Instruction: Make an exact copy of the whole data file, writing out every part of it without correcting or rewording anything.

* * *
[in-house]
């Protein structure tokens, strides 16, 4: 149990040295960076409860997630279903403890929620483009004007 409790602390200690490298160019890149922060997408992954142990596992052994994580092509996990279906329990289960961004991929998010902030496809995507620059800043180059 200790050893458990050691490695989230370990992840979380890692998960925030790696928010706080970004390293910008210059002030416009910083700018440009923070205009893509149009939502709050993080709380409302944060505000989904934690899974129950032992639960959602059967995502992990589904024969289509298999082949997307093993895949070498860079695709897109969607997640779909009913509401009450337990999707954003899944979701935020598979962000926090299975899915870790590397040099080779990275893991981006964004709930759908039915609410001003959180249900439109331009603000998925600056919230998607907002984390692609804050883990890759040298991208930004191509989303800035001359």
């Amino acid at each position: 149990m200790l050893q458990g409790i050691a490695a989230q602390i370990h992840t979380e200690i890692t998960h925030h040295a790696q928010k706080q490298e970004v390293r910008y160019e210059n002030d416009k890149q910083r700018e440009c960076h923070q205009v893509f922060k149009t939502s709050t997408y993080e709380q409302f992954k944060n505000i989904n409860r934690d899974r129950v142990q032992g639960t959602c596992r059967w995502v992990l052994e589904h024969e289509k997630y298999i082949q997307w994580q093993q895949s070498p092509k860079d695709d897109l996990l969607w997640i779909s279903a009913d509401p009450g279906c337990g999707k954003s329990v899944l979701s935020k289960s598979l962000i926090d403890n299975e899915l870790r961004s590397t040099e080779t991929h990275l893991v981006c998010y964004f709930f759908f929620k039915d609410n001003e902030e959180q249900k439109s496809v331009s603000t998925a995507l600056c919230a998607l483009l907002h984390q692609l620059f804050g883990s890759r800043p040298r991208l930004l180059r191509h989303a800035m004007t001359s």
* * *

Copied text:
[in-house]
């Protein structure tokens, strides 16, 4: 149990040295960076409860997630279903403890929620483009004007 409790602390200690490298160019890149922060997408992954142990596992052994994580092509996990279906329990289960961004991929998010902030496809995507620059800043180059 200790050893458990050691490695989230370990992840979380890692998960925030790696928010706080970004390293910008210059002030416009910083700018440009923070205009893509149009939502709050993080709380409302944060505000989904934690899974129950032992639960959602059967995502992990589904024969289509298999082949997307093993895949070498860079695709897109969607997640779909009913509401009450337990999707954003899944979701935020598979962000926090299975899915870790590397040099080779990275893991981006964004709930759908039915609410001003959180249900439109331009603000998925600056919230998607907002984390692609804050883990890759040298991208930004191509989303800035001359």
């Amino acid at each position: 149990m200790l050893q458990g409790i050691a490695a989230q602390i370990h992840t979380e200690i890692t998960h925030h040295a790696q928010k706080q490298e970004v390293r910008y160019e210059n002030d416009k890149q910083r700018e440009c960076h923070q205009v893509f922060k149009t939502s709050t997408y993080e709380q409302f992954k944060n505000i989904n409860r934690d899974r129950v142990q032992g639960t959602c596992r059967w995502v992990l052994e589904h024969e289509k997630y298999i082949q997307w994580q093993q895949s070498p092509k860079d695709d897109l996990l969607w997640i779909s279903a009913d509401p009450g279906c337990g999707k954003s329990v899944l979701s935020k289960s598979l962000i926090d403890n299975e899915l870790r961004s590397t040099e080779t991929h990275l893991v981006c998010y964004f709930f759908f929620k039915d609410n001003e902030e959180q249900k439109s496809v331009s603000t998925a995507l600056c919230a998607l483009l907002h984390q692609l620059f804050g883990s890759r800043p040298r991208l930004l180059r191509h989303a800035m004007t001359s």